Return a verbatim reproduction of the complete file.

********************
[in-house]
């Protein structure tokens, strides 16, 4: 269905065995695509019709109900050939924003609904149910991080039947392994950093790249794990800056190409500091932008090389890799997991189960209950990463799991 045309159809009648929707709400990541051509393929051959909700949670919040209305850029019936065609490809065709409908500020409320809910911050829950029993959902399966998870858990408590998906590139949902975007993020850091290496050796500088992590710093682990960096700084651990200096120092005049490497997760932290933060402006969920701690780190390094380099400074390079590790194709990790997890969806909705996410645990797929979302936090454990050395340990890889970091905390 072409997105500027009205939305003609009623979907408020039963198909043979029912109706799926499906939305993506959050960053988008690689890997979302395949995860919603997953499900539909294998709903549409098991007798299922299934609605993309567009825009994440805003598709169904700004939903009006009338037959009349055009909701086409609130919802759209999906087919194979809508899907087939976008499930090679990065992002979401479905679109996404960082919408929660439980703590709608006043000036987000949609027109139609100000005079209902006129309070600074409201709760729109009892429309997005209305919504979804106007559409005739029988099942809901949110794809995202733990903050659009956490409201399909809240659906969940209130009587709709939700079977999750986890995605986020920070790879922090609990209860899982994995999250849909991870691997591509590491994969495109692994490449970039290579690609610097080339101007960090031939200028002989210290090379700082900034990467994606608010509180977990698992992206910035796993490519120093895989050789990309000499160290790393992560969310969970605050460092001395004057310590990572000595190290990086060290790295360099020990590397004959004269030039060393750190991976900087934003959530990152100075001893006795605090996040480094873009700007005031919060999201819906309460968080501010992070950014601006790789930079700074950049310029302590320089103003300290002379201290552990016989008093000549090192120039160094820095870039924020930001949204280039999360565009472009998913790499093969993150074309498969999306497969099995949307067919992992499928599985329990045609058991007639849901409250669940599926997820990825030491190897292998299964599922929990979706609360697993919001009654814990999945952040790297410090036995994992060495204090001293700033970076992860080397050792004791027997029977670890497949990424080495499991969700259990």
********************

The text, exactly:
[in-house]
């Protein structure tokens, strides 16, 4: 269905065995695509019709109900050939924003609904149910991080039947392994950093790249794990800056190409500091932008090389890799997991189960209950990463799991 045309159809009648929707709400990541051509393929051959909700949670919040209305850029019936065609490809065709409908500020409320809910911050829950029993959902399966998870858990408590998906590139949902975007993020850091290496050796500088992590710093682990960096700084651990200096120092005049490497997760932290933060402006969920701690780190390094380099400074390079590790194709990790997890969806909705996410645990797929979302936090454990050395340990890889970091905390 072409997105500027009205939305003609009623979907408020039963198909043979029912109706799926499906939305993506959050960053988008690689890997979302395949995860919603997953499900539909294998709903549409098991007798299922299934609605993309567009825009994440805003598709169904700004939903009006009338037959009349055009909701086409609130919802759209999906087919194979809508899907087939976008499930090679990065992002979401479905679109996404960082919408929660439980703590709608006043000036987000949609027109139609100000005079209902006129309070600074409201709760729109009892429309997005209305919504979804106007559409005739029988099942809901949110794809995202733990903050659009956490409201399909809240659906969940209130009587709709939700079977999750986890995605986020920070790879922090609990209860899982994995999250849909991870691997591509590491994969495109692994490449970039290579690609610097080339101007960090031939200028002989210290090379700082900034990467994606608010509180977990698992992206910035796993490519120093895989050789990309000499160290790393992560969310969970605050460092001395004057310590990572000595190290990086060290790295360099020990590397004959004269030039060393750190991976900087934003959530990152100075001893006795605090996040480094873009700007005031919060999201819906309460968080501010992070950014601006790789930079700074950049310029302590320089103003300290002379201290552990016989008093000549090192120039160094820095870039924020930001949204280039999360565009472009998913790499093969993150074309498969999306497969099995949307067919992992499928599985329990045609058991007639849901409250669940599926997820990825030491190897292998299964599922929990979706609360697993919001009654814990999945952040790297410090036995994992060495204090001293700033970076992860080397050792004791027997029977670890497949990424080495499991969700259990």